Rich dark cocoa & dark, ale brews. These are two of life’s greatest pleasures. When thrown together with a few other key ingredients, (as with many things,) something magical begins to happen with this Dark black bread, with cocoa & stout.
I chanced upon a few dark loaves sometime back (on Instagram.) These lovingly crafted loaves had a few things in common. They were slow rise breads, often put to bed overnight (waiting for that magic to happen.) They were often enriched with the aid of dark, rich, Cocoa.
Some were in fact enriched with the aid of dark stout…therefore genius dictates that we must combine the two together, to create the ultimate black bread.
There are a few handy techniques which can help the process somewhat. From the methods for the the Plastic Bag Bread (aka cheat’s sourdough.) Effectively this old party trick turns a regular old freezer bag into a mini hothouse for your loaves.
Call it what you will, I shall call it delicious! Whether you’re a pickle fiend, a cheese lover, a smoked salmon coinneussuer or all of the above, I hope you revel in the subtle hint of the rich chocolate brew and (before you ask,) I know, “cocoa & pickles!“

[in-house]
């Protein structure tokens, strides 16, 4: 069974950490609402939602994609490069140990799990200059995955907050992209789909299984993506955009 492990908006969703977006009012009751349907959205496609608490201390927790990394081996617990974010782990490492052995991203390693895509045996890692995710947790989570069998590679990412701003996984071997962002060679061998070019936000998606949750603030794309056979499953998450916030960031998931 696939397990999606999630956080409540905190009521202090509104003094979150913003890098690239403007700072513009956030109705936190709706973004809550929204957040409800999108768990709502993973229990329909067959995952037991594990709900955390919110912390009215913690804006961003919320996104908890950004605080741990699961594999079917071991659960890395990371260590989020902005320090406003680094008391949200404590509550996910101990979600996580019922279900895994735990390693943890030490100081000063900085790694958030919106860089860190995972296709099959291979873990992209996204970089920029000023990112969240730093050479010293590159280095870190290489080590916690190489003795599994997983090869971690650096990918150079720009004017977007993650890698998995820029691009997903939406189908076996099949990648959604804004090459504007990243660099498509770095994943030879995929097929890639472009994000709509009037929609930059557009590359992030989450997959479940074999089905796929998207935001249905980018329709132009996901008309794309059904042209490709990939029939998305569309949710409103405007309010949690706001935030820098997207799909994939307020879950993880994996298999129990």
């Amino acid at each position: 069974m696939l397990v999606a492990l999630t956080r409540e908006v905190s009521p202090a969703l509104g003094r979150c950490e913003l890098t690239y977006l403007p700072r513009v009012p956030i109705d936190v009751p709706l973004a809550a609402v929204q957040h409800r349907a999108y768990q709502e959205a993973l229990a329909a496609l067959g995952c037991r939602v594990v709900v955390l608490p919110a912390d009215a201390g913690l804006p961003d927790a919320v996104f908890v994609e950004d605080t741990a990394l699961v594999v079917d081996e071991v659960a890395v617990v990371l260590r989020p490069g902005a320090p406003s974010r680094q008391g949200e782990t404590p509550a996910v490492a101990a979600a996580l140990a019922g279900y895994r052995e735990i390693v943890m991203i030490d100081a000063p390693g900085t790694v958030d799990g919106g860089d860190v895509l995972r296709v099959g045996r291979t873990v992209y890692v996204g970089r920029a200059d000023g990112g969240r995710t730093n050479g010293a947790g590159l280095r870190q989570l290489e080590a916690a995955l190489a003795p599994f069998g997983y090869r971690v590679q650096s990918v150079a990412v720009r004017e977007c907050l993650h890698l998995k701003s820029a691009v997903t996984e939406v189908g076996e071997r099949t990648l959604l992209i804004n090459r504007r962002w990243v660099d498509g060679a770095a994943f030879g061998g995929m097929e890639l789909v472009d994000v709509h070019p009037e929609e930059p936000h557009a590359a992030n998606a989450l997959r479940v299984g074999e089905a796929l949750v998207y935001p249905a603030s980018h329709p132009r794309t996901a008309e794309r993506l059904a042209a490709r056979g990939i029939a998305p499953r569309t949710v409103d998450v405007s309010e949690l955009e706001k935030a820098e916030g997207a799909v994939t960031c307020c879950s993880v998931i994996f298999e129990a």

Trust me, you’ll thank me later. ;)
Dark Black bread with cocoa & stout:
this recipe requires one day & (ideally) an overnight rest.
Chocolate Brew (aka the starter) :
1 & 1/2 cups of stout
2 cups of strong flour
1/2 cup of dark cocoa
Generous pinch of salt.
7g of dried yeast
You’ll also need a large tall jar, some cloth & a rubber band and a wan plastic bag.
1 & 1/2 cups strong flour/you can use a mix of rye flour too.
1 (to 1 & 1/2) cups of starter,
Another generous pinch of salt,
Couple pinches of sugar.
Optional: a sprinkle of caraway seeds
Cheese, Dijon mustard & pickles.
Mix dry ingredients with Stout and secure with a loose cloth whilst mixture develops (for a few hours) or ideally overnight.
Measure strong flour, salt & sugar. Add the chocolate brew in & mix well. Knead thoroughly until dough is smooth (adjust accordingly with more or less flour & starter as needed.)
Shape dough and cut a slash into the top. Place onto a pan and secure a clean plastic bag around the pan (to create a mini hothouse for the bread.)
The heat from the kneading and condensation as the dough proves will multiply in that environment. Allow to prove until double it’s original size.
Optional-sprinkle the loaf with a tsp of caraway seeds & bake the loaf at 220C/428F for 20-25 mins.
When finished, switch the oven off and invert the bread for a 1/2 hr. This will help to produce a lovely crust. An old wooden spoon in the door handle helps to allows excess steam to escape.
Serving suggestions: a few condiments and small goods, cheese, salmon, Jamon etc…